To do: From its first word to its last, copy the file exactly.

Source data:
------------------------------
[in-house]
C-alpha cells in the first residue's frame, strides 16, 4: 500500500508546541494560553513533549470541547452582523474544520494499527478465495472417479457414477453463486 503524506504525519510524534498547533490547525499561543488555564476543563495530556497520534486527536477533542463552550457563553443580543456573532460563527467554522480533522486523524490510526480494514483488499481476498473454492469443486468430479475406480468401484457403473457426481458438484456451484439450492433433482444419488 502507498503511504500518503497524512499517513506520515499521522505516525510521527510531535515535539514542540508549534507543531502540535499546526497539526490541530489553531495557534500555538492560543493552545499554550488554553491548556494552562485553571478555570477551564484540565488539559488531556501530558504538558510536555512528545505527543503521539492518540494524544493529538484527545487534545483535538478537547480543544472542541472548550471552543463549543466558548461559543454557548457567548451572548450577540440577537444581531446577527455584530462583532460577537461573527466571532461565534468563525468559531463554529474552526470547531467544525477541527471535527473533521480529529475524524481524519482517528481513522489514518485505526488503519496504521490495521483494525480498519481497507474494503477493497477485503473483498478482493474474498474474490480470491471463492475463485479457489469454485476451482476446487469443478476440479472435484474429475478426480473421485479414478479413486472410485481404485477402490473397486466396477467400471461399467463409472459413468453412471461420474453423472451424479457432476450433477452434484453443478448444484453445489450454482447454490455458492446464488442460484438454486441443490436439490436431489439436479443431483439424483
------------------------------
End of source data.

[in-house]
C-alpha cells in the first residue's frame, strides 16, 4: 500500500508546541494560553513533549470541547452582523474544520494499527478465495472417479457414477453463486 503524506504525519510524534498547533490547525499561543488555564476543563495530556497520534486527536477533542463552550457563553443580543456573532460563527467554522480533522486523524490510526480494514483488499481476498473454492469443486468430479475406480468401484457403473457426481458438484456451484439450492433433482444419488 502507498503511504500518503497524512499517513506520515499521522505516525510521527510531535515535539514542540508549534507543531502540535499546526497539526490541530489553531495557534500555538492560543493552545499554550488554553491548556494552562485553571478555570477551564484540565488539559488531556501530558504538558510536555512528545505527543503521539492518540494524544493529538484527545487534545483535538478537547480543544472542541472548550471552543463549543466558548461559543454557548457567548451572548450577540440577537444581531446577527455584530462583532460577537461573527466571532461565534468563525468559531463554529474552526470547531467544525477541527471535527473533521480529529475524524481524519482517528481513522489514518485505526488503519496504521490495521483494525480498519481497507474494503477493497477485503473483498478482493474474498474474490480470491471463492475463485479457489469454485476451482476446487469443478476440479472435484474429475478426480473421485479414478479413486472410485481404485477402490473397486466396477467400471461399467463409472459413468453412471461420474453423472451424479457432476450433477452434484453443478448444484453445489450454482447454490455458492446464488442460484438454486441443490436439490436431489439436479443431483439424483